Tuesday, June 05, 2018
I talked about our trip to Shamokin last week on this blog; this week, my dad wrote about it on his own blog. Here is part of what he said:
Today 7200 still fill the single family homes tucked into a valley that is now surrounded by forests. The coal fields have almost completely given way to nature. The town’s white houses are mostly grey and and show the signs of low cost repair. The front porches are often used as storage space for neglected couches and tattered red, grey and blue American flags. The average selling price for the good housing stock in this high unemployment town is $38,000. If you just pass through this community, only viewing the town from inside your car, you will be left with a sense of hopelessness. A brief glance will leave you with a sense that there couldn’t possibly be much of a future hanging Shamokin. Yet the place continues to be occupied by folks pretty happy to be there and some genuinely nice people.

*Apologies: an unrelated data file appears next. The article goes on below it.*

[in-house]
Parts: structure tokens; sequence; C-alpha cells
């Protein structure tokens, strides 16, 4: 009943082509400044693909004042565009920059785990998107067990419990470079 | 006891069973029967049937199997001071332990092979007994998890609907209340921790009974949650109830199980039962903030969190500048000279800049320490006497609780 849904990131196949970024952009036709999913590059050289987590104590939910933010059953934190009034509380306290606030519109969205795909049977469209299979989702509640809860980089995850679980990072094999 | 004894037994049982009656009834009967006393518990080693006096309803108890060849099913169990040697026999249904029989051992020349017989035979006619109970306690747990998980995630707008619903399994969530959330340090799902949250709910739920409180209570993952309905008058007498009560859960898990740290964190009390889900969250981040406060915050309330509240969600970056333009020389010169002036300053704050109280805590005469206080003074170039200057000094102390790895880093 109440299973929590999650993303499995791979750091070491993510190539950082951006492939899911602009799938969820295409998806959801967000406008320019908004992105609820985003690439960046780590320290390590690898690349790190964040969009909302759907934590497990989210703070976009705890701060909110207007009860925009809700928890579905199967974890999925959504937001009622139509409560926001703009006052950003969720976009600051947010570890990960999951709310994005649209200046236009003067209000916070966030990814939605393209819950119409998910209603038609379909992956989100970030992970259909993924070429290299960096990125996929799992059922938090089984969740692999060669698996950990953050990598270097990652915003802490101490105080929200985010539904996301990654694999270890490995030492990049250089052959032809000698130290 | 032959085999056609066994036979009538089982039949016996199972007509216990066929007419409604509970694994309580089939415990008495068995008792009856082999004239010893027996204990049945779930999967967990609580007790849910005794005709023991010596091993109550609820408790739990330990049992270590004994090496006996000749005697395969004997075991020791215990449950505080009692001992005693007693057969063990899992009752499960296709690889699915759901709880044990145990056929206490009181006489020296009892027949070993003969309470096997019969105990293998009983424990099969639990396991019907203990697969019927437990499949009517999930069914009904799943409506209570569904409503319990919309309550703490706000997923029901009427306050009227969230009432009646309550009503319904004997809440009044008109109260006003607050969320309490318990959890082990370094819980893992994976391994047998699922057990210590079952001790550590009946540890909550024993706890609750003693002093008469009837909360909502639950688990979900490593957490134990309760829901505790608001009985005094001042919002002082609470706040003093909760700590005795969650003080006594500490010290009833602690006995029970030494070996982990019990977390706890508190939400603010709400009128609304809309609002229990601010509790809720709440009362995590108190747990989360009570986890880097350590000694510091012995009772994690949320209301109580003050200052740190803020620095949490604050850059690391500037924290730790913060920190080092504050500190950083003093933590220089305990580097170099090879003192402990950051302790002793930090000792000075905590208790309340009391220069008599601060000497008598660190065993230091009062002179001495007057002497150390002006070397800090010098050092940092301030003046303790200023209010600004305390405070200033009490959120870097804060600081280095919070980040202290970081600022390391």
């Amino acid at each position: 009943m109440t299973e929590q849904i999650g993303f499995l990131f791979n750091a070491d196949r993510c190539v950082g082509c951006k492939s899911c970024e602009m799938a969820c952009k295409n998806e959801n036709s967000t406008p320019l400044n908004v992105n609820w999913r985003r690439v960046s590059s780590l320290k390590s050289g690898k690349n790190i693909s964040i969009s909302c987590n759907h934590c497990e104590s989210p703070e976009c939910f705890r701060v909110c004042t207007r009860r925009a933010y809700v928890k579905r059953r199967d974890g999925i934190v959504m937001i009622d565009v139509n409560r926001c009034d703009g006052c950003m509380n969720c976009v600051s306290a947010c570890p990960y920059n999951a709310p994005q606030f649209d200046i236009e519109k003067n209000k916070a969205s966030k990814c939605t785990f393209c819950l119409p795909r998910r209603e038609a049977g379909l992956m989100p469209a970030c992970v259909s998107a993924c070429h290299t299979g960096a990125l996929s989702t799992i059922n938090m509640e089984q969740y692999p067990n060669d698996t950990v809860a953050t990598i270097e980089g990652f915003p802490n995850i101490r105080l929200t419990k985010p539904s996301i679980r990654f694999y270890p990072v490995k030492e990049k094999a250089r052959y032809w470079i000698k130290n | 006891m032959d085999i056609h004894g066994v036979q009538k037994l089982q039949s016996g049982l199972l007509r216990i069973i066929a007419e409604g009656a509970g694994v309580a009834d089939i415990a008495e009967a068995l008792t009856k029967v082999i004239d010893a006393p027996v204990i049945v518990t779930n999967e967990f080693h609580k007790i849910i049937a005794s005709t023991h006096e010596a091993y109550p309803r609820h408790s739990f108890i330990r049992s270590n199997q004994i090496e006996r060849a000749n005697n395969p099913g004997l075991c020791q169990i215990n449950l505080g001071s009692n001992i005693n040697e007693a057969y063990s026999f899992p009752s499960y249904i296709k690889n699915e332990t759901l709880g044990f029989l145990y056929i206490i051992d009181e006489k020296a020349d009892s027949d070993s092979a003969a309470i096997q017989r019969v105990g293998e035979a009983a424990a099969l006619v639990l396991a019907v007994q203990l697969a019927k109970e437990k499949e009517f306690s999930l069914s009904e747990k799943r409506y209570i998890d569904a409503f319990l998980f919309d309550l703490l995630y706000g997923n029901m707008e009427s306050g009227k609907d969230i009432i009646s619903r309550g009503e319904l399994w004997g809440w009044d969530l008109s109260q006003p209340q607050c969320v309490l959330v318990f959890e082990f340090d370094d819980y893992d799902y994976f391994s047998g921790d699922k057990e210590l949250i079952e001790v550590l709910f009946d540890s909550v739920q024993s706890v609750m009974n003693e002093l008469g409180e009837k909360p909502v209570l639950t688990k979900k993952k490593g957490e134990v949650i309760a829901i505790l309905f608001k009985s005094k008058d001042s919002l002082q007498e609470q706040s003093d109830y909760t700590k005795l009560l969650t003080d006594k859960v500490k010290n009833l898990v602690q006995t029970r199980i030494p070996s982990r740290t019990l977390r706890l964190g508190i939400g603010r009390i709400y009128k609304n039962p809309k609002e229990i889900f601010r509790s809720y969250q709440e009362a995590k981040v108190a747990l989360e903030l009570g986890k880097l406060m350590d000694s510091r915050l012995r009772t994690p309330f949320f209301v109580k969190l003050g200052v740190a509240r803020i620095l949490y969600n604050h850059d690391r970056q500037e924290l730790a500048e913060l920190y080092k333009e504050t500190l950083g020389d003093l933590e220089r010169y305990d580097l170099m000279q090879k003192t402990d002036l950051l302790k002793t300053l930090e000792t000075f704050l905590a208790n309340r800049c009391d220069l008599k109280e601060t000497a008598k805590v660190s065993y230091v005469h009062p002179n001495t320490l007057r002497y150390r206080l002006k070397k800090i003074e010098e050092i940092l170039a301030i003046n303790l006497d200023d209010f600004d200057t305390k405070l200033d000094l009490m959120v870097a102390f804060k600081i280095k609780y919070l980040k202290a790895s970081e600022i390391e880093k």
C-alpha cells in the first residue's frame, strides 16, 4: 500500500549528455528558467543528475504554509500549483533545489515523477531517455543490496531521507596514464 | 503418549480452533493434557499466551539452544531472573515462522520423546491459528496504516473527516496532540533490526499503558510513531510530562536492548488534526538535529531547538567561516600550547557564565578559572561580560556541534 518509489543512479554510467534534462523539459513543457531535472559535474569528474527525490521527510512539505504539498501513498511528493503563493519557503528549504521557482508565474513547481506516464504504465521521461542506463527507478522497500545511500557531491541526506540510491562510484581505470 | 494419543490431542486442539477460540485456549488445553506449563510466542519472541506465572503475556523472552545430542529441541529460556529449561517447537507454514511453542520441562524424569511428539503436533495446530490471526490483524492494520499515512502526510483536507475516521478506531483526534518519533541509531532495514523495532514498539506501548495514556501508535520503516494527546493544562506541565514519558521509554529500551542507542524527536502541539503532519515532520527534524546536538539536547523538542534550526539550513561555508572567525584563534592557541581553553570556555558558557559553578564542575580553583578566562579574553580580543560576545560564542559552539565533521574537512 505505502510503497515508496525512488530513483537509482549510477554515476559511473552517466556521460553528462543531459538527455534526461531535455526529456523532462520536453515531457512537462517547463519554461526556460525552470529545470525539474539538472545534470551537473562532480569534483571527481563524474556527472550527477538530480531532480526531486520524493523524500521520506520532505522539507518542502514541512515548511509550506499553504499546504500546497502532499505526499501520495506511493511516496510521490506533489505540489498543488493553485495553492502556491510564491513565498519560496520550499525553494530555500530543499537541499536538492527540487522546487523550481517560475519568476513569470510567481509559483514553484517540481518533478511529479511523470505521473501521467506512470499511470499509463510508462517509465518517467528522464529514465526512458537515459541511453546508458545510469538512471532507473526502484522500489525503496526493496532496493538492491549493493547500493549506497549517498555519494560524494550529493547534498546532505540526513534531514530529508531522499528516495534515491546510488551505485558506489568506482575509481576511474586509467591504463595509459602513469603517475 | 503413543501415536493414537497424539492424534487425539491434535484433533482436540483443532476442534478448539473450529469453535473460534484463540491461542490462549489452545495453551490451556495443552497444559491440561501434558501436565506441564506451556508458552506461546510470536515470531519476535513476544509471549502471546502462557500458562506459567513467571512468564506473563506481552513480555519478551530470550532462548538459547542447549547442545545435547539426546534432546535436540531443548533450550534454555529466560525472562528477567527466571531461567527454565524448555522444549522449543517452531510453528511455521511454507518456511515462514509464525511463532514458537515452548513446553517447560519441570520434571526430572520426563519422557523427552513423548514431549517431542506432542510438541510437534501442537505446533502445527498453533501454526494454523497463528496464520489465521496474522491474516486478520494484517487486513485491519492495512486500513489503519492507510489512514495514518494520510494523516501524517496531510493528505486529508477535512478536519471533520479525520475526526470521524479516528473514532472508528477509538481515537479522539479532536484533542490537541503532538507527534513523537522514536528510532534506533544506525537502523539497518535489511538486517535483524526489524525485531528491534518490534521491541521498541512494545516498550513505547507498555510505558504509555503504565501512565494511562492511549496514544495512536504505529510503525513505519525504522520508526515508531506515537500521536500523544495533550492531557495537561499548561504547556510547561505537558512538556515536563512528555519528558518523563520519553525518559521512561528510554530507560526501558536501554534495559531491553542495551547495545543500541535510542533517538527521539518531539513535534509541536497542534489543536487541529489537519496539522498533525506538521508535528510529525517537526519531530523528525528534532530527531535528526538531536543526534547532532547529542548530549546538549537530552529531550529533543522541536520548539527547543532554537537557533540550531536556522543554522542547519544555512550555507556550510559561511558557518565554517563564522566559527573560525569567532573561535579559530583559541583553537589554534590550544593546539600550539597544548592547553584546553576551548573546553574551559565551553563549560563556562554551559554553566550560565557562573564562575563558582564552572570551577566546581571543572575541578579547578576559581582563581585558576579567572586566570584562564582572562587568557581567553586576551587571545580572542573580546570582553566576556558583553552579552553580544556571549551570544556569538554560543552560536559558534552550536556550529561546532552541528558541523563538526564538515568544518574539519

It would be easy to zip past a lot of good stories if you didn’t take the time to stop and spend some time talking to the good people of Shamokin. We had a recommendation to visit a small neighborhood restaurant for breakfast. We spent some time talking and grinning with customers and our waitress, non of whom reflected the grayness of the weather nor the grimness of the town. There was a lot of good nature banter and heaps of comfort food. I sensed that these were people who knew how to handle hardship and I left with an image that they were going to be all right. That is what I observed, and maybe that is the reason so many residents are still around.
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